During his time in Amsterdam during the 1630s he began to paint himself with more light. He portrayed himself in many different ways; elegantly dressed and adorned with gold chains, as a fashionable middle class burgher donning a wide-brimmed hat and an expensive cloak or in other portraits as a beggar. During his marriage to Saskia van Uylenburgh he portrayed the two of them in different scenarios. A 1636 etching depicts himself as an artist whose loving wife looks on at him while he creates. In another he is the prodigal son and Saskia is a temptress.
 

In a 1640 Rembrandt self portrait, he portrays himself as the accomplished man of means who can stand alongside great creators of the past. He was at the pinnacle of success during this, not only creating great works of art but also collecting creations of other great artists of his day. During the early 1640s he stayed away from self portraiture. One by one each of his three infant children would die within the first few months of life. His fourth child would to everyone’s surprise survive infancy. The birth and survival of his son Titus was one of the biggest joys of his lifetime.
 

He returned to self-portraiture in the later 1640s and 1650s with a different style. These portraits were mainly etchings that portrayed more sensitive inward looking images of self. A Rembrandt self-portrait painted in 1652 in which he wears his definitive beret depicts a more serious Rembrandt. In this painting he is facing front with hands on his hips wearing a plain brown robe. This was created during a time when his popularity was fading. He was experimenting with a more elegant Flemish style of painting that was not very popular.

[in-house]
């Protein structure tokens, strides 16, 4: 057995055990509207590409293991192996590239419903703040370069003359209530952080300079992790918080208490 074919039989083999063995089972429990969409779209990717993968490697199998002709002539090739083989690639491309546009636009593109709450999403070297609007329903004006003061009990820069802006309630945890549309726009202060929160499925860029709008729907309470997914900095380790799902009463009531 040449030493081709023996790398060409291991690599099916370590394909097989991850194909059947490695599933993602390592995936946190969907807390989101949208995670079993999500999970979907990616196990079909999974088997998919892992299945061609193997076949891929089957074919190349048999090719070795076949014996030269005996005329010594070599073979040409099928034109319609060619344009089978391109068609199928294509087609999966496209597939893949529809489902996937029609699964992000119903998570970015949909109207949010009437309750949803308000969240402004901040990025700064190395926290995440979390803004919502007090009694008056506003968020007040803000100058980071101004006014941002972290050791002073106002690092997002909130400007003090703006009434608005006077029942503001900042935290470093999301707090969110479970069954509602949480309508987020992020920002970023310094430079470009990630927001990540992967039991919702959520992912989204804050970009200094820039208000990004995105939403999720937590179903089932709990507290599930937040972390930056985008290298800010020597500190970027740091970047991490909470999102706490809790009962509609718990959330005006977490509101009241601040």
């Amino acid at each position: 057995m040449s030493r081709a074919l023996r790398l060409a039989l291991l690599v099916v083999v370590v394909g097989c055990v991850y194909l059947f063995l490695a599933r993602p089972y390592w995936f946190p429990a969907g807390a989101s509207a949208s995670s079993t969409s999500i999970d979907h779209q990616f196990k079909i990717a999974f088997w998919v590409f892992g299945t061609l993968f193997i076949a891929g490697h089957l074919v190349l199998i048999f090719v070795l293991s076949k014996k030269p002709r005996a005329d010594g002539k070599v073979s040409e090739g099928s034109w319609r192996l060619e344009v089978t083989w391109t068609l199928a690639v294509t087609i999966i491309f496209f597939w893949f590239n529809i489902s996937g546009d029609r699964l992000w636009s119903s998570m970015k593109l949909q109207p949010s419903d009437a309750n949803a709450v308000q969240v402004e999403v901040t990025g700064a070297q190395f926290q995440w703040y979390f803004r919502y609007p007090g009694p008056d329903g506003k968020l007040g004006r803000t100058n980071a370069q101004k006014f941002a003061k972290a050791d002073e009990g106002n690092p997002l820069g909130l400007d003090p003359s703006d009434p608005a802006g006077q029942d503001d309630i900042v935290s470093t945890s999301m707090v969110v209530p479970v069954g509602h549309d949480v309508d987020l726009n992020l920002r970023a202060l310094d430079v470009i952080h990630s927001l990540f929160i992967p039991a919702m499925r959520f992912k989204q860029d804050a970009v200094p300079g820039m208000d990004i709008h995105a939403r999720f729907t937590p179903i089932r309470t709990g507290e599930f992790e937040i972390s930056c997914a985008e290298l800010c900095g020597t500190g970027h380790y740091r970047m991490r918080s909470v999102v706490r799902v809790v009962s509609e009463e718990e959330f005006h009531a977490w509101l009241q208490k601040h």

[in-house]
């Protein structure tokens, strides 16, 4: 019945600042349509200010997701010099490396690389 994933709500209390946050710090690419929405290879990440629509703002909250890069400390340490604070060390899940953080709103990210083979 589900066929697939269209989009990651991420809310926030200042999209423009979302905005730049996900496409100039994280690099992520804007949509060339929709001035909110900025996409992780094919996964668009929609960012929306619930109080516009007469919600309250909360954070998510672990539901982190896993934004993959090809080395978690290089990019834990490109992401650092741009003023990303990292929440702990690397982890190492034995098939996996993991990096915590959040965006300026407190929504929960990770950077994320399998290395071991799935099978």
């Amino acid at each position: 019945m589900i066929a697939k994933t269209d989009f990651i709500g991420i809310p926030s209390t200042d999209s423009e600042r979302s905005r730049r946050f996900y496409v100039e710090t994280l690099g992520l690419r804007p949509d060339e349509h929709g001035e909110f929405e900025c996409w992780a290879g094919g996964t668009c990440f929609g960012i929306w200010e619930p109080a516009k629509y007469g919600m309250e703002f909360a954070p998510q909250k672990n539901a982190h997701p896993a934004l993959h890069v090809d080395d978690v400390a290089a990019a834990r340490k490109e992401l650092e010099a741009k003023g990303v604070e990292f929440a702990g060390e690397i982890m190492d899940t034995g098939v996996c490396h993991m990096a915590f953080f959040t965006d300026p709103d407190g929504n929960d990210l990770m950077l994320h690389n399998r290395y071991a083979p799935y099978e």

When he was suffering financially he sold a few self-portraits just to keep his head above water. One in particular painted in 1659, a detail of which is shown above, is dark and sombre and the only illuminated feature is the face. This melancholy face and intense gaze seems to indicate how  forlorn he was feeling during this time. The rawness of his expression and each wrinkle painted realistically amplify his life history and the eyes disclose a despair of accumulated sorrows.
 

In the last year of his life he painted the last of his self-portraits. One shows himself standing in his studio with his palette and brushes in hand, a great painter until the end. He will always be known for being the master of the self-portrait. His legacy is an experience of self-discovery through art that artists and art lovers worldwide have had the privilege to enjoy.

3 comments:

  1. I think I must have looked at thousands of European, British and British Empire artists over the last 23 years, but always come back to Rembrandt.

    His self portraits were intimate and honest. Even in Hendrickje Stoffels as Bathsheba in her Bath, Rembrandt didn't attempt to make the model glamorous or seductive.

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  2. Poor man, had a terrible time towards the end of his life...